Selected readings on US charter schools
COROLLA, N.C. (AP) – The first day of the second year of one of the state’s more unusual charter schools began last week with Raleigh Hudock assigning jobs to students sitting informally on the century-old hardwood schoolhouse floor.
“Our flag bearer is Aron Forlano,” Hudock said.
“Cool,” the sixth-grader replied. “I always wanted to do that.”
The two-room Water’s Edge Village School expanded its “classroom” its first year to include nearby landmarks, the Atlantic Ocean and Currituck Sound, a few hundred feet from its doors.
Students in kindergarten through sixth grade learned geography and history from the top of the Currituck Beach lighthouse. Marine biology from rescuing a rare Kemp’s ridley sea turtle they named Hernando. Life sciences by dissecting a bottlenose dolphin that washed ashore and identifying its organs.
“Last year my favorite thing was just coming to school,” Aron said, “and then this year I want to do some more archery.”
Hudock and teaching colleague Mahindra Rock saw their enrollment increase by four this fall, to 20, with students avoiding up to two hours on buses to the nearest traditional schools.
“It was a great year,” said Meghan Agresto, the lighthouse manager and mother of two boys. “We had great kids and great parents. It was better than I expected.”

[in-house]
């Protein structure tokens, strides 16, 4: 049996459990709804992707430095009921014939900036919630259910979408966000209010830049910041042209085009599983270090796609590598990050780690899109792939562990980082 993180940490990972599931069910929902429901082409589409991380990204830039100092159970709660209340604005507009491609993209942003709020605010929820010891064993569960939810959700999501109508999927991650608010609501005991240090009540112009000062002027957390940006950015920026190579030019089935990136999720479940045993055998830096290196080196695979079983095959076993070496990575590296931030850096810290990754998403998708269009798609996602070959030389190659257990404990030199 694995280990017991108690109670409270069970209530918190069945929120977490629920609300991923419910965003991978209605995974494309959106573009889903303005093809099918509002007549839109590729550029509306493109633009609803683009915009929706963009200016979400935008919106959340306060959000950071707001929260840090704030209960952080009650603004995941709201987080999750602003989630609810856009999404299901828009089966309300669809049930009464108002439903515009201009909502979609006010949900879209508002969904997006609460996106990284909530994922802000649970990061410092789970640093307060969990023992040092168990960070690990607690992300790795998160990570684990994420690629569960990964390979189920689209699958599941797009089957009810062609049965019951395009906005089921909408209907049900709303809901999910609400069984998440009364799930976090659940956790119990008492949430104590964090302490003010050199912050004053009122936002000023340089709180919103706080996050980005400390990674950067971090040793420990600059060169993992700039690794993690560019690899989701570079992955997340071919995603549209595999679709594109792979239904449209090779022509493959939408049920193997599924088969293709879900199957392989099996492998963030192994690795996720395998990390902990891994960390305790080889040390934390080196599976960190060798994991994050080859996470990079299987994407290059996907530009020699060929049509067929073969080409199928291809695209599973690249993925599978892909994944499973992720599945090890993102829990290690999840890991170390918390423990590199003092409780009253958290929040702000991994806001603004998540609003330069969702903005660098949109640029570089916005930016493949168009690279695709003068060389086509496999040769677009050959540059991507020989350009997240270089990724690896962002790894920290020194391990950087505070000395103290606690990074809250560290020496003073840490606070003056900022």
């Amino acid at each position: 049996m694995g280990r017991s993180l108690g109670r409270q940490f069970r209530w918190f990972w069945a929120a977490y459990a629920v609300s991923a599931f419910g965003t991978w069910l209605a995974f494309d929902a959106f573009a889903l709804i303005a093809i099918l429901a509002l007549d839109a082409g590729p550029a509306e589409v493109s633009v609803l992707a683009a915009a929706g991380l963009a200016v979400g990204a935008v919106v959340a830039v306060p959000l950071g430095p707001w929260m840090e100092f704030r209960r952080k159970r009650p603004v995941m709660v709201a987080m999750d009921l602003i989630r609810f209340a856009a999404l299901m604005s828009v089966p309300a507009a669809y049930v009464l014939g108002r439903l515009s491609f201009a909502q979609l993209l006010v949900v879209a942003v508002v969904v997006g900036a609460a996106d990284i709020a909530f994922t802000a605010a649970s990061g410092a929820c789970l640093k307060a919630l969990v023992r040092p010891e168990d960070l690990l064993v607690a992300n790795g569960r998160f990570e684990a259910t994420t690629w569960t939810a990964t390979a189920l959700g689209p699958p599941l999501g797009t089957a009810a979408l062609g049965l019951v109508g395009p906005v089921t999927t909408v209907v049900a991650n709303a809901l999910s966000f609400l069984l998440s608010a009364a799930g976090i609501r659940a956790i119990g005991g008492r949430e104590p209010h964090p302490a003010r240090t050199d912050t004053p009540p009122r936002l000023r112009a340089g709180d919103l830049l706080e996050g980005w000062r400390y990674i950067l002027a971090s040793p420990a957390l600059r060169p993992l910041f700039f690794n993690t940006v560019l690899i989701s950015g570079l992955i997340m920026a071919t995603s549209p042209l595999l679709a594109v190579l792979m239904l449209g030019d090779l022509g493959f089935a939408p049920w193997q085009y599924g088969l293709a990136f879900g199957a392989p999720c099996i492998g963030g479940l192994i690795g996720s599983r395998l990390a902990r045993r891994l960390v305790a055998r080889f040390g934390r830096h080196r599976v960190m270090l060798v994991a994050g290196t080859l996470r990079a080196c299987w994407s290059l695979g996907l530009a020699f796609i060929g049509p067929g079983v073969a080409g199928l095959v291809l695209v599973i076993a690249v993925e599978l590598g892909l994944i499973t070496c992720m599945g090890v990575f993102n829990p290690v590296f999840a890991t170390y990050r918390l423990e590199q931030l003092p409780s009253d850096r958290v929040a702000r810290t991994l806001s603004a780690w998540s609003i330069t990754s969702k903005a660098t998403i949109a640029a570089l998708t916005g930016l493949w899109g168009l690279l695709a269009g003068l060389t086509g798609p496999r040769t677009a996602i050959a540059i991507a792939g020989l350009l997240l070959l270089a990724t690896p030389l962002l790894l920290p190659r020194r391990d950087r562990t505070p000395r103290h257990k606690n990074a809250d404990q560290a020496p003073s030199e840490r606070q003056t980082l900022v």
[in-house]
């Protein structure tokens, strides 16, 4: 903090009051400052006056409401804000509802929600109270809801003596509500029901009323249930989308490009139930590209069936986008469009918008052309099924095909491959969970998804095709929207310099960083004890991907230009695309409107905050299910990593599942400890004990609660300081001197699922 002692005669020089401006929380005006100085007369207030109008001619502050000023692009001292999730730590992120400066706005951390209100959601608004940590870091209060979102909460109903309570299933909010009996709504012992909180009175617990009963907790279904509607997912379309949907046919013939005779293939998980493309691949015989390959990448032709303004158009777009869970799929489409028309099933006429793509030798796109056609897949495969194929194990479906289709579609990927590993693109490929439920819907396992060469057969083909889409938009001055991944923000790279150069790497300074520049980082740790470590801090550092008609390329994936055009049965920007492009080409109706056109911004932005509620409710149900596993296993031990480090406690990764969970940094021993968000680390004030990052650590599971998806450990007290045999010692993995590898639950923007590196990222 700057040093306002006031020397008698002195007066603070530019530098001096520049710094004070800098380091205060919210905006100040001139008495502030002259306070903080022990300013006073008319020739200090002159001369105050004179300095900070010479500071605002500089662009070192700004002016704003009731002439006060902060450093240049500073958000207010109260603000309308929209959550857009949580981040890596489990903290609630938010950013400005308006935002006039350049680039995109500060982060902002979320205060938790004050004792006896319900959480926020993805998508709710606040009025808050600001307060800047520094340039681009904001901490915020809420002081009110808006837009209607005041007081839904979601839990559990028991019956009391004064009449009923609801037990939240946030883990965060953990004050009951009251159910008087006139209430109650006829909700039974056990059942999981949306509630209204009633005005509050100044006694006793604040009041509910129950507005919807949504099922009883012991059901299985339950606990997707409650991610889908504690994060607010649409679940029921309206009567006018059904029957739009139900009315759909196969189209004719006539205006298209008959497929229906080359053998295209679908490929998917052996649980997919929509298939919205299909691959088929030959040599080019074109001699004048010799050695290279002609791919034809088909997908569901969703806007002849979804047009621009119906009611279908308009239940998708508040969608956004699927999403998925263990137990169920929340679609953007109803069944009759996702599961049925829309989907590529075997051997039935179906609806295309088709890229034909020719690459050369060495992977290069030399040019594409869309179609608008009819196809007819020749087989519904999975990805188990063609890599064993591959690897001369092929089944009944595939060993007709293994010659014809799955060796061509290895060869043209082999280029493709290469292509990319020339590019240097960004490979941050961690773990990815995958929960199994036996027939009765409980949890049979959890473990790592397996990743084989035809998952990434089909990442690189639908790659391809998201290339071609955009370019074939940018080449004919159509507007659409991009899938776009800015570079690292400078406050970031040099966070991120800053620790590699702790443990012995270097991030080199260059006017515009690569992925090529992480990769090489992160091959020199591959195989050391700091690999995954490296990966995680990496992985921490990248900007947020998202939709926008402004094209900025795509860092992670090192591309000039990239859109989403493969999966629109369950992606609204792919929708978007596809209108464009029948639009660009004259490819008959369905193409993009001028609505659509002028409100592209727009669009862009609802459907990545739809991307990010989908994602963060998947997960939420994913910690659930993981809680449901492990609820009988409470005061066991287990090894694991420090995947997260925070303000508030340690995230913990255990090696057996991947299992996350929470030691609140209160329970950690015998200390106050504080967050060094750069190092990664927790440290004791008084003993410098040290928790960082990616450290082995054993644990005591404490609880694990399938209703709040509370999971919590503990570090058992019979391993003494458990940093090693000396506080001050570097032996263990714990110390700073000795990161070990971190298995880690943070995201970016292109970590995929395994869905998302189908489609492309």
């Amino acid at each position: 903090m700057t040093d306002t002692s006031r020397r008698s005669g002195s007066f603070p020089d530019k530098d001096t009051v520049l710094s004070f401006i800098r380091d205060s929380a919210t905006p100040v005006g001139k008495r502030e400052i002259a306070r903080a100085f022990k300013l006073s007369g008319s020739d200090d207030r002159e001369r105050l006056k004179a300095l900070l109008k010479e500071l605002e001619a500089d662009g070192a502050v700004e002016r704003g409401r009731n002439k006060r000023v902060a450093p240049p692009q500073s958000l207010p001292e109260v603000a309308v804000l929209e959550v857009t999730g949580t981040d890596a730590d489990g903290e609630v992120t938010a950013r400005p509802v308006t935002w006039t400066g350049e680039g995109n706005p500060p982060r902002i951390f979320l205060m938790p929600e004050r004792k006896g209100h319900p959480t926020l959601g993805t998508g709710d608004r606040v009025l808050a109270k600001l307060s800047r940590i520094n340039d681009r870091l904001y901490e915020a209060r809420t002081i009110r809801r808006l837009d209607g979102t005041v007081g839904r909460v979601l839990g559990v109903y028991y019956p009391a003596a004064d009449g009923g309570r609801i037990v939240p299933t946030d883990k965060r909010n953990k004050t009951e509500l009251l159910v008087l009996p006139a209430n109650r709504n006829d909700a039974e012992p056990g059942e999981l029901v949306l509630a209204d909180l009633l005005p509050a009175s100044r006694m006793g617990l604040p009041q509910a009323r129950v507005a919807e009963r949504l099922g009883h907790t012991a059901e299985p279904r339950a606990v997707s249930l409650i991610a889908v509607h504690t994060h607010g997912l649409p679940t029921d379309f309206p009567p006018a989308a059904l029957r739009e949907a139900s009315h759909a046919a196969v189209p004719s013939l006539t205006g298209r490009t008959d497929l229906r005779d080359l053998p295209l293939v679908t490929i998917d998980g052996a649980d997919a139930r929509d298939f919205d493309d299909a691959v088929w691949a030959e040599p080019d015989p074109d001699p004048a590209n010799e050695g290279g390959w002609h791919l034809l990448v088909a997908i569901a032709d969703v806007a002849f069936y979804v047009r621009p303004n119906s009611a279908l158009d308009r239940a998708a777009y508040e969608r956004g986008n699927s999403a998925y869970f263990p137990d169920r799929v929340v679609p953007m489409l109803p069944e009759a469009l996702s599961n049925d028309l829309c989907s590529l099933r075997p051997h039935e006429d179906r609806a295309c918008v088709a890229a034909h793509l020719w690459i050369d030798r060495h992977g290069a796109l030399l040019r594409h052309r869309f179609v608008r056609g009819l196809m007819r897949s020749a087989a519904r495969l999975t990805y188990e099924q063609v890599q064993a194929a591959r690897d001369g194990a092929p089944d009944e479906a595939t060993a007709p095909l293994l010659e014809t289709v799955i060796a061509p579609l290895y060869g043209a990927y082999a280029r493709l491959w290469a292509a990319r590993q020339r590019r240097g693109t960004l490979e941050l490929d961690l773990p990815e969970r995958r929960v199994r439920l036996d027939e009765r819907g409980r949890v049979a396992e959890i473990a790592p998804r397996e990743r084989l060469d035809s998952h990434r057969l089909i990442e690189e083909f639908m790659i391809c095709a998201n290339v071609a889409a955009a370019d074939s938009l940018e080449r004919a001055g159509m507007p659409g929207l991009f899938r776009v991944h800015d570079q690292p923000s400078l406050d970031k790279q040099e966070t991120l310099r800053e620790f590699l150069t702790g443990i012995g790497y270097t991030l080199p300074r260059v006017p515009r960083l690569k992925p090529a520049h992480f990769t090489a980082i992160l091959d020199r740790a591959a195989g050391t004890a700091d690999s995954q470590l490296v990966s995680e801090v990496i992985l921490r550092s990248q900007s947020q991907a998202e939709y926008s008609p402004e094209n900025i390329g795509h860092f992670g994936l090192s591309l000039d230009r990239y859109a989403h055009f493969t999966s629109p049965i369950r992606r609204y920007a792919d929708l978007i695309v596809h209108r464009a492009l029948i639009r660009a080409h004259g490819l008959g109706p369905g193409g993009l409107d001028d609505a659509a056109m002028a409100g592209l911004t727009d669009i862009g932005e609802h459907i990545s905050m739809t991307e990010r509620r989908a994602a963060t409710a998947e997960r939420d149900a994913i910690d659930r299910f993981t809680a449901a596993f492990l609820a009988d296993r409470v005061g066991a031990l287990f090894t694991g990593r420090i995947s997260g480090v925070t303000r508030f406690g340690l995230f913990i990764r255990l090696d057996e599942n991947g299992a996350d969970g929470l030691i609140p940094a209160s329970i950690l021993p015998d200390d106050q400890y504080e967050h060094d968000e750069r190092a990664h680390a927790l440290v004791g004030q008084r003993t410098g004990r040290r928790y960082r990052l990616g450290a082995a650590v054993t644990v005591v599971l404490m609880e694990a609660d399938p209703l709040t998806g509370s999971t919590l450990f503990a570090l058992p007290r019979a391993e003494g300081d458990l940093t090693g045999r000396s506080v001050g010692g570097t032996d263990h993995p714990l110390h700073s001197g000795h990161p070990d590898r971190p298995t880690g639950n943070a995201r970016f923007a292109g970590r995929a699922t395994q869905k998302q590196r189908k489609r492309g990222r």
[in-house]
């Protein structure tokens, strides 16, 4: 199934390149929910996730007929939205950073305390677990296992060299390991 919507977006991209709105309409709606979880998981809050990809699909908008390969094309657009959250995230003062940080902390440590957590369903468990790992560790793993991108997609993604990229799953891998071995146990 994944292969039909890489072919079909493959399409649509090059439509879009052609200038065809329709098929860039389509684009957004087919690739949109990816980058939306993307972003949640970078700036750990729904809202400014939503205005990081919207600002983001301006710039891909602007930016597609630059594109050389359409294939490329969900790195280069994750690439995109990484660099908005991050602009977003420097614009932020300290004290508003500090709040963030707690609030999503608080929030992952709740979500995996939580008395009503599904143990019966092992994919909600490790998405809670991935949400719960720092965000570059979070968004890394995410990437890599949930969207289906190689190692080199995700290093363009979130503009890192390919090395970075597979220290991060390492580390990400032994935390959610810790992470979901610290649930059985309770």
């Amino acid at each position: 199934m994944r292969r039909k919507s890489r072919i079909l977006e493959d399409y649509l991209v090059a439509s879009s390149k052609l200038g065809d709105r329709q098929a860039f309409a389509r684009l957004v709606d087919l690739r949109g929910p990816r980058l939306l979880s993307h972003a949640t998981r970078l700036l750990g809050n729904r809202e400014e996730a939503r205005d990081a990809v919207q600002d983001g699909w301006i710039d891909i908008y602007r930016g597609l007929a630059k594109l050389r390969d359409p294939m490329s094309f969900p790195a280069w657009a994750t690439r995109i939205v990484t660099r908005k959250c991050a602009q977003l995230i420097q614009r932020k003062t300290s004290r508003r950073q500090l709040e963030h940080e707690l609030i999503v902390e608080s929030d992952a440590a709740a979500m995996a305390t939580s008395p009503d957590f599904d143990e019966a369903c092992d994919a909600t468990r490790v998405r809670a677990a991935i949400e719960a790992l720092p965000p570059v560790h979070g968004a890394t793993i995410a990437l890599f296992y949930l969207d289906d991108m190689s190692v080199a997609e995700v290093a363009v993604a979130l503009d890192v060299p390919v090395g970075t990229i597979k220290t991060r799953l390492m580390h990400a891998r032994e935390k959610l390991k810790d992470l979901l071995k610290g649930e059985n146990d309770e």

About 30 volunteers with a variety of expertise expect to add similar lessons this year using books and the beach, said Agresto, who is the school’s board president.
“It’s Corolla. Everybody knows every child,” she said. “Everybody knows me. Everybody knows the teachers.”
Michele Darden of Kill Devil Hills enrolled her sons, Bodhi and Cadence, searching for a different kind of learning experience through smaller class sizes and instruction from more than books.
“I hope it cultivates in them a love for learning,” she said.
Two years ago, North Carolina lawmakers lifted their cap of 100 charter schools. As of this week, 128 operate statewide with average enrollments of 300 students, said Eddie Goodall, executive director of the North Carolina Public Charter Schools Association.
Water’s Edge was among the first new ones to get approved. Another 32 have applied to open next year, he said.
As with all public schools, charter schools are free and must administer the same standardized tests, but they have more flexibility in their curriculum and how they operate. Local boards of parents and others oversee them.
Water’s Edge receives about $200,000 in state and local funding, Agresto said.
Last week, following a tradition begun on the first day last year, Hudock and Agresto led the students in a single-file climb to the top of the lighthouse, where they got a 360-degree view of their classroom.
Source: Herald Online